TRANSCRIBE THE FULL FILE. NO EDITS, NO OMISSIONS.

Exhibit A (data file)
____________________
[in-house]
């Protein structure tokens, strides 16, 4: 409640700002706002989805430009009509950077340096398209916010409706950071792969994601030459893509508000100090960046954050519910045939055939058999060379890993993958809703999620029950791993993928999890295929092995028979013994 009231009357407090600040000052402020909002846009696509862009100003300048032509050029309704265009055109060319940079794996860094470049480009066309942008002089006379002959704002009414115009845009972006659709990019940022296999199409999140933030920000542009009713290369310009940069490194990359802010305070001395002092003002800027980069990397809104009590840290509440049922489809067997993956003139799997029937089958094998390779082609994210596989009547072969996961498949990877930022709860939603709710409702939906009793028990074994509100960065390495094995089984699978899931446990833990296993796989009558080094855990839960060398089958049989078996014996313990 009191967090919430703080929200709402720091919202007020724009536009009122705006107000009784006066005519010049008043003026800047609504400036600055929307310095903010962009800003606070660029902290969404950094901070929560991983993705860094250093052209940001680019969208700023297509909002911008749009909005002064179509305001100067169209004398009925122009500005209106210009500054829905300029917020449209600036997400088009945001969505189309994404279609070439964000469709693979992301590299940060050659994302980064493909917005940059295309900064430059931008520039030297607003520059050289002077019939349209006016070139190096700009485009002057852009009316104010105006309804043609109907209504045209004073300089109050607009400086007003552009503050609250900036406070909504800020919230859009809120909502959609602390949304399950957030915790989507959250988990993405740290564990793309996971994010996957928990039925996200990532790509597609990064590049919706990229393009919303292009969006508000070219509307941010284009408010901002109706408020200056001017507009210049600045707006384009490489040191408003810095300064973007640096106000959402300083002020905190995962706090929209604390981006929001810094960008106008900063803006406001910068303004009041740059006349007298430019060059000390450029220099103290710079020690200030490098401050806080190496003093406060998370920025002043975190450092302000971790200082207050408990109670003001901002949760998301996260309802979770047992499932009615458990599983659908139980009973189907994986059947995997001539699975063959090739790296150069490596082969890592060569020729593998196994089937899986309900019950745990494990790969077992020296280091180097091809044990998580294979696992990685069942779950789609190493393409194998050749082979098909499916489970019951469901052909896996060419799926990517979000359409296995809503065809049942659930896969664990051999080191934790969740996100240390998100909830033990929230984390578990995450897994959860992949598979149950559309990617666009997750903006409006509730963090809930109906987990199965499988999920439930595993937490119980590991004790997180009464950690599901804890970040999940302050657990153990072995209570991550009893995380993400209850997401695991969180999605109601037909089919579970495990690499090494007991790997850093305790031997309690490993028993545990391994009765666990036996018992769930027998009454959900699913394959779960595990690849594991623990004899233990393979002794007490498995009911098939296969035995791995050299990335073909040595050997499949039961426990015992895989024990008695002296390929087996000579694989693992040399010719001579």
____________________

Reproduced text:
[in-house]
């Protein structure tokens, strides 16, 4: 409640700002706002989805430009009509950077340096398209916010409706950071792969994601030459893509508000100090960046954050519910045939055939058999060379890993993958809703999620029950791993993928999890295929092995028979013994 009231009357407090600040000052402020909002846009696509862009100003300048032509050029309704265009055109060319940079794996860094470049480009066309942008002089006379002959704002009414115009845009972006659709990019940022296999199409999140933030920000542009009713290369310009940069490194990359802010305070001395002092003002800027980069990397809104009590840290509440049922489809067997993956003139799997029937089958094998390779082609994210596989009547072969996961498949990877930022709860939603709710409702939906009793028990074994509100960065390495094995089984699978899931446990833990296993796989009558080094855990839960060398089958049989078996014996313990 009191967090919430703080929200709402720091919202007020724009536009009122705006107000009784006066005519010049008043003026800047609504400036600055929307310095903010962009800003606070660029902290969404950094901070929560991983993705860094250093052209940001680019969208700023297509909002911008749009909005002064179509305001100067169209004398009925122009500005209106210009500054829905300029917020449209600036997400088009945001969505189309994404279609070439964000469709693979992301590299940060050659994302980064493909917005940059295309900064430059931008520039030297607003520059050289002077019939349209006016070139190096700009485009002057852009009316104010105006309804043609109907209504045209004073300089109050607009400086007003552009503050609250900036406070909504800020919230859009809120909502959609602390949304399950957030915790989507959250988990993405740290564990793309996971994010996957928990039925996200990532790509597609990064590049919706990229393009919303292009969006508000070219509307941010284009408010901002109706408020200056001017507009210049600045707006384009490489040191408003810095300064973007640096106000959402300083002020905190995962706090929209604390981006929001810094960008106008900063803006406001910068303004009041740059006349007298430019060059000390450029220099103290710079020690200030490098401050806080190496003093406060998370920025002043975190450092302000971790200082207050408990109670003001901002949760998301996260309802979770047992499932009615458990599983659908139980009973189907994986059947995997001539699975063959090739790296150069490596082969890592060569020729593998196994089937899986309900019950745990494990790969077992020296280091180097091809044990998580294979696992990685069942779950789609190493393409194998050749082979098909499916489970019951469901052909896996060419799926990517979000359409296995809503065809049942659930896969664990051999080191934790969740996100240390998100909830033990929230984390578990995450897994959860992949598979149950559309990617666009997750903006409006509730963090809930109906987990199965499988999920439930595993937490119980590991004790997180009464950690599901804890970040999940302050657990153990072995209570991550009893995380993400209850997401695991969180999605109601037909089919579970495990690499090494007991790997850093305790031997309690490993028993545990391994009765666990036996018992769930027998009454959900699913394959779960595990690849594991623990004899233990393979002794007490498995009911098939296969035995791995050299990335073909040595050997499949039961426990015992895989024990008695002296390929087996000579694989693992040399010719001579």